Slavonic Fairy Tales/The Snow-Child
(from the russian.)
In a certain village lived a peasant named Ivan, and his wife Mary. They were very fond of each other, and had lived happily together for many years, but unfortunately they had no children. The poor people were sad on that account. Their hearts, however, were gladdened at the sight of their neighbours' children. What could be done? It was evidently the will of Heaven; and in this world, Heaven's will be done!
One day, in winter, after a great quantity of snow had fallen on the ground, the children of the village where Ivan and Mary lived ran into the fields to play. The old couple looked at them from the window. The children ran about, played all sorts of frolics together, and at last began to make a snow-man. Ivan and Mary sat down quietly watching them. Suddenly Ivan smiled and said,—
"I say, wife, let us go out and make a snow-man too."
Mary was also in a merry mood.
"Yes," she answered; "let us go out and play, though we are old. But why should we make a snow-man? Better to make a snow-child, since Heaven will not grant us a live one."
"Very good," said Ivan.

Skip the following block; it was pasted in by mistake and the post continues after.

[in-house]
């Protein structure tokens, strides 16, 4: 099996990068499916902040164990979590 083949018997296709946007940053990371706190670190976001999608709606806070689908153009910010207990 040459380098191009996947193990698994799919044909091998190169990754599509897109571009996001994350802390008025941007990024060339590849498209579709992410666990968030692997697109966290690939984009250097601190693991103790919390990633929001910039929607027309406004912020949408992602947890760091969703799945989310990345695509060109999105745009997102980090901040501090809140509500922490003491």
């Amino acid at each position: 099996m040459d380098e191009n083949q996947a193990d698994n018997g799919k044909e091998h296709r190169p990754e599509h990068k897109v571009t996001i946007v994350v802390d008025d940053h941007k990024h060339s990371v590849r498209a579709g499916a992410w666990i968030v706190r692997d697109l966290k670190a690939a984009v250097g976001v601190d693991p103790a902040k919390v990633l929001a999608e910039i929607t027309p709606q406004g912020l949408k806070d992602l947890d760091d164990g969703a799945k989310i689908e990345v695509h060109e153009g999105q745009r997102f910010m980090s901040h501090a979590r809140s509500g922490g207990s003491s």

He put on his cap, and went with his wife into the garden.
They really set about making a baby of snow. They made the body; then arms and legs; then put on the top a ball of snow for a head.
"Heaven help you!" cried one who passed by,
"Many thanks," replied Ivan.
"Heaven's help is always acceptable," added Mary.
"What are you doing?"the stranger.
"What you yourself see," answered Ivan.
"We are making a Snyegurka!" cried Mary, laughing.
Then they made a little nose and a chin, two little holes for eyes, and as soon as Ivan had finished—oh, wonderful!—a sweet breath came out of its mouth! Ivan lifted up his arms and stared. The little holes were no longer holes; in their place were two bright blue eyes, and the tiny lips smiled lovingly upon him.